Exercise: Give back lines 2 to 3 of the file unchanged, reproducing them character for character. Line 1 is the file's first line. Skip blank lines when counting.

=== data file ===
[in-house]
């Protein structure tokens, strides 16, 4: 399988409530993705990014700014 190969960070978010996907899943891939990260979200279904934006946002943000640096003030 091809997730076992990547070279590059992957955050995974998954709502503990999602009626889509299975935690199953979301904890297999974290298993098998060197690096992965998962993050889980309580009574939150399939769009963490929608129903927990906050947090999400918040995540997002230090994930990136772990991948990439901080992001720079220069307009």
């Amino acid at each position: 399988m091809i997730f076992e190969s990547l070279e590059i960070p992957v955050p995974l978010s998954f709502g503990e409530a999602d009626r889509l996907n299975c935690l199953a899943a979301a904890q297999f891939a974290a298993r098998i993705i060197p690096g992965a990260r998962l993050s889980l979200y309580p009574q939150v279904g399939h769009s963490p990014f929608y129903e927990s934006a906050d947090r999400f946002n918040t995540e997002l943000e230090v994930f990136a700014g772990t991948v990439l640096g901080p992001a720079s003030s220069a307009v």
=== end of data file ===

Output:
């Protein structure tokens, strides 16, 4: 399988409530993705990014700014 190969960070978010996907899943891939990260979200279904934006946002943000640096003030 091809997730076992990547070279590059992957955050995974998954709502503990999602009626889509299975935690199953979301904890297999974290298993098998060197690096992965998962993050889980309580009574939150399939769009963490929608129903927990906050947090999400918040995540997002230090994930990136772990991948990439901080992001720079220069307009």
């Amino acid at each position: 399988m091809i997730f076992e190969s990547l070279e590059i960070p992957v955050p995974l978010s998954f709502g503990e409530a999602d009626r889509l996907n299975c935690l199953a899943a979301a904890q297999f891939a974290a298993r098998i993705i060197p690096g992965a990260r998962l993050s889980l979200y309580p009574q939150v279904g399939h769009s963490p990014f929608y129903e927990s934006a906050d947090r999400f946002n918040t995540e997002l943000e230090v994930f990136a700014g772990t991948v990439l640096g901080p992001a720079s003030s220069a307009v």